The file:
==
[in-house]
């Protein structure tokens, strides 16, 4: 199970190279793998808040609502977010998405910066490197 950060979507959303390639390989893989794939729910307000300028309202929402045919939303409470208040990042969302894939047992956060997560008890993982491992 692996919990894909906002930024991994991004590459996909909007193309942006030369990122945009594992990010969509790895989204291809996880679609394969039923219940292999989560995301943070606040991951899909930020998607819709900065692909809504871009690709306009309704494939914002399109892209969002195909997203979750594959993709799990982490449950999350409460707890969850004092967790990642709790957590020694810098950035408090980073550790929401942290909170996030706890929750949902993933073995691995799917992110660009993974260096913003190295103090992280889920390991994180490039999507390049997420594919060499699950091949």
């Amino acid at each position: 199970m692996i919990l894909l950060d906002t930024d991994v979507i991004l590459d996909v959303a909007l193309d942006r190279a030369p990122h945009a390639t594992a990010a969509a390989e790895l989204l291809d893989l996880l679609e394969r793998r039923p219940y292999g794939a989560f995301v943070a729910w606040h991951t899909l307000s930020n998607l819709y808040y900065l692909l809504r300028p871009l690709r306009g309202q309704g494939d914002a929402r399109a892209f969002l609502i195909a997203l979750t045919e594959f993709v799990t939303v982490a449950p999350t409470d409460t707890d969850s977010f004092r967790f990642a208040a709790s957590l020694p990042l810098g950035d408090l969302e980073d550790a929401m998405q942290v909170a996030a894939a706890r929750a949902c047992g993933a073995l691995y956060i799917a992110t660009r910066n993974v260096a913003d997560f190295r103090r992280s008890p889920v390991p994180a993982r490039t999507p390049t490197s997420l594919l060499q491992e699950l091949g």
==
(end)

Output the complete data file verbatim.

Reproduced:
[in-house]
């Protein structure tokens, strides 16, 4: 199970190279793998808040609502977010998405910066490197 950060979507959303390639390989893989794939729910307000300028309202929402045919939303409470208040990042969302894939047992956060997560008890993982491992 692996919990894909906002930024991994991004590459996909909007193309942006030369990122945009594992990010969509790895989204291809996880679609394969039923219940292999989560995301943070606040991951899909930020998607819709900065692909809504871009690709306009309704494939914002399109892209969002195909997203979750594959993709799990982490449950999350409460707890969850004092967790990642709790957590020694810098950035408090980073550790929401942290909170996030706890929750949902993933073995691995799917992110660009993974260096913003190295103090992280889920390991994180490039999507390049997420594919060499699950091949």
């Amino acid at each position: 199970m692996i919990l894909l950060d906002t930024d991994v979507i991004l590459d996909v959303a909007l193309d942006r190279a030369p990122h945009a390639t594992a990010a969509a390989e790895l989204l291809d893989l996880l679609e394969r793998r039923p219940y292999g794939a989560f995301v943070a729910w606040h991951t899909l307000s930020n998607l819709y808040y900065l692909l809504r300028p871009l690709r306009g309202q309704g494939d914002a929402r399109a892209f969002l609502i195909a997203l979750t045919e594959f993709v799990t939303v982490a449950p999350t409470d409460t707890d969850s977010f004092r967790f990642a208040a709790s957590l020694p990042l810098g950035d408090l969302e980073d550790a929401m998405q942290v909170a996030a894939a706890r929750a949902c047992g993933a073995l691995y956060i799917a992110t660009r910066n993974v260096a913003d997560f190295r103090r992280s008890p889920v390991p994180a993982r490039t999507p390049t490197s997420l594919l060499q491992e699950l091949g």